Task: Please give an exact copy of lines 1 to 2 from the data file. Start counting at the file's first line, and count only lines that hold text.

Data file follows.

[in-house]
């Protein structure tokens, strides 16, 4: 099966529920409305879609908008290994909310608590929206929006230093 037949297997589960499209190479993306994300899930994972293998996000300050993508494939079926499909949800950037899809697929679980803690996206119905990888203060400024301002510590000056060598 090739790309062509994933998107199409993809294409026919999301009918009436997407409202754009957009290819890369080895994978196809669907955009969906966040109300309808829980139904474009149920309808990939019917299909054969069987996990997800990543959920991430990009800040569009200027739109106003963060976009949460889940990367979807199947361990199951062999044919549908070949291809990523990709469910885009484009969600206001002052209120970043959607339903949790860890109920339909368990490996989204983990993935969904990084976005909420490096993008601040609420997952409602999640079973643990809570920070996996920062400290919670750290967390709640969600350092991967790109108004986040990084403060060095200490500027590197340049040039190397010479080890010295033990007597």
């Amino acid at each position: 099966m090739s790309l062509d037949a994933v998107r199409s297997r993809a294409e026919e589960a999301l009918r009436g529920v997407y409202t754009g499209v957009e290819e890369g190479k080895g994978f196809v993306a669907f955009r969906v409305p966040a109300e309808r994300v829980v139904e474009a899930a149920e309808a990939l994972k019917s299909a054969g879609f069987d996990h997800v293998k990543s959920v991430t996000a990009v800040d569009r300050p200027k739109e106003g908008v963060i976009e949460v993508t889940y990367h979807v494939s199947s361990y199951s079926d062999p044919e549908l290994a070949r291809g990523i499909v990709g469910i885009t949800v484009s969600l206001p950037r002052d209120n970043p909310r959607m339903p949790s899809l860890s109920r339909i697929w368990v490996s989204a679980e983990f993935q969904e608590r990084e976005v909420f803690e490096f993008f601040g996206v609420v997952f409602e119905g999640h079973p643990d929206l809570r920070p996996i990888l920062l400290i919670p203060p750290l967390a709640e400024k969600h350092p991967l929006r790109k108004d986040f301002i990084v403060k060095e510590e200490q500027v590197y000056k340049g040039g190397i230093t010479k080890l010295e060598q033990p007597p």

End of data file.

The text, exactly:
[in-house]
């Protein structure tokens, strides 16, 4: 099966529920409305879609908008290994909310608590929206929006230093 037949297997589960499209190479993306994300899930994972293998996000300050993508494939079926499909949800950037899809697929679980803690996206119905990888203060400024301002510590000056060598 090739790309062509994933998107199409993809294409026919999301009918009436997407409202754009957009290819890369080895994978196809669907955009969906966040109300309808829980139904474009149920309808990939019917299909054969069987996990997800990543959920991430990009800040569009200027739109106003963060976009949460889940990367979807199947361990199951062999044919549908070949291809990523990709469910885009484009969600206001002052209120970043959607339903949790860890109920339909368990490996989204983990993935969904990084976005909420490096993008601040609420997952409602999640079973643990809570920070996996920062400290919670750290967390709640969600350092991967790109108004986040990084403060060095200490500027590197340049040039190397010479080890010295033990007597």